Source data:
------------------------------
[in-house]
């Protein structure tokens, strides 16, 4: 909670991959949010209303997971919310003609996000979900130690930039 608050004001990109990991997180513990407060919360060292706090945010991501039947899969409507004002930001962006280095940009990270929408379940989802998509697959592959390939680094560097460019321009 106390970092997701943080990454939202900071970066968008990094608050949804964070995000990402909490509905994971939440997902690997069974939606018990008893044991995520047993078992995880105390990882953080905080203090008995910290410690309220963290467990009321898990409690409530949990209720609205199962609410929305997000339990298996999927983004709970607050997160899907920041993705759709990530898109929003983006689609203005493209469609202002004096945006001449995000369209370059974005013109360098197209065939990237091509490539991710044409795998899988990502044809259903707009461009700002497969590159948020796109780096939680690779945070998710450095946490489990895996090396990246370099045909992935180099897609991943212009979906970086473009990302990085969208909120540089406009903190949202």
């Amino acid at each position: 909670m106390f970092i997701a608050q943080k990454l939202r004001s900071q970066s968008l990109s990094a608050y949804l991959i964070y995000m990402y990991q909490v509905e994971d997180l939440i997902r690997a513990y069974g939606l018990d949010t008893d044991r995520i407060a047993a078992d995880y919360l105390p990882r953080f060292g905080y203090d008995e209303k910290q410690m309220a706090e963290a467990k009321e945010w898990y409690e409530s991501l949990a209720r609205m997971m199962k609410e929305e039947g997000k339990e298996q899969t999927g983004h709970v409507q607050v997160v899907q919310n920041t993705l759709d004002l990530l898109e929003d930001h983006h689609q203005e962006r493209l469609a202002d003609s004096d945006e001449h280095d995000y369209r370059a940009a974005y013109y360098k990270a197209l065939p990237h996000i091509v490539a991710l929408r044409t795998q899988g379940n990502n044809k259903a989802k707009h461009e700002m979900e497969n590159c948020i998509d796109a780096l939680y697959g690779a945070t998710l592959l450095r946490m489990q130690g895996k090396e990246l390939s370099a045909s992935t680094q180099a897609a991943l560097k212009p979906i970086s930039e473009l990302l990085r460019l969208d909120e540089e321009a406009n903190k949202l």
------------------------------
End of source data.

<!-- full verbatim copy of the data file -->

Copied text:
[in-house]
């Protein structure tokens, strides 16, 4: 909670991959949010209303997971919310003609996000979900130690930039 608050004001990109990991997180513990407060919360060292706090945010991501039947899969409507004002930001962006280095940009990270929408379940989802998509697959592959390939680094560097460019321009 106390970092997701943080990454939202900071970066968008990094608050949804964070995000990402909490509905994971939440997902690997069974939606018990008893044991995520047993078992995880105390990882953080905080203090008995910290410690309220963290467990009321898990409690409530949990209720609205199962609410929305997000339990298996999927983004709970607050997160899907920041993705759709990530898109929003983006689609203005493209469609202002004096945006001449995000369209370059974005013109360098197209065939990237091509490539991710044409795998899988990502044809259903707009461009700002497969590159948020796109780096939680690779945070998710450095946490489990895996090396990246370099045909992935180099897609991943212009979906970086473009990302990085969208909120540089406009903190949202």
């Amino acid at each position: 909670m106390f970092i997701a608050q943080k990454l939202r004001s900071q970066s968008l990109s990094a608050y949804l991959i964070y995000m990402y990991q909490v509905e994971d997180l939440i997902r690997a513990y069974g939606l018990d949010t008893d044991r995520i407060a047993a078992d995880y919360l105390p990882r953080f060292g905080y203090d008995e209303k910290q410690m309220a706090e963290a467990k009321e945010w898990y409690e409530s991501l949990a209720r609205m997971m199962k609410e929305e039947g997000k339990e298996q899969t999927g983004h709970v409507q607050v997160v899907q919310n920041t993705l759709d004002l990530l898109e929003d930001h983006h689609q203005e962006r493209l469609a202002d003609s004096d945006e001449h280095d995000y369209r370059a940009a974005y013109y360098k990270a197209l065939p990237h996000i091509v490539a991710l929408r044409t795998q899988g379940n990502n044809k259903a989802k707009h461009e700002m979900e497969n590159c948020i998509d796109a780096l939680y697959g690779a945070t998710l592959l450095r946490m489990q130690g895996k090396e990246l390939s370099a045909s992935t680094q180099a897609a991943l560097k212009p979906i970086s930039e473009l990302l990085r460019l969208d909120e540089e321009a406009n903190k949202l």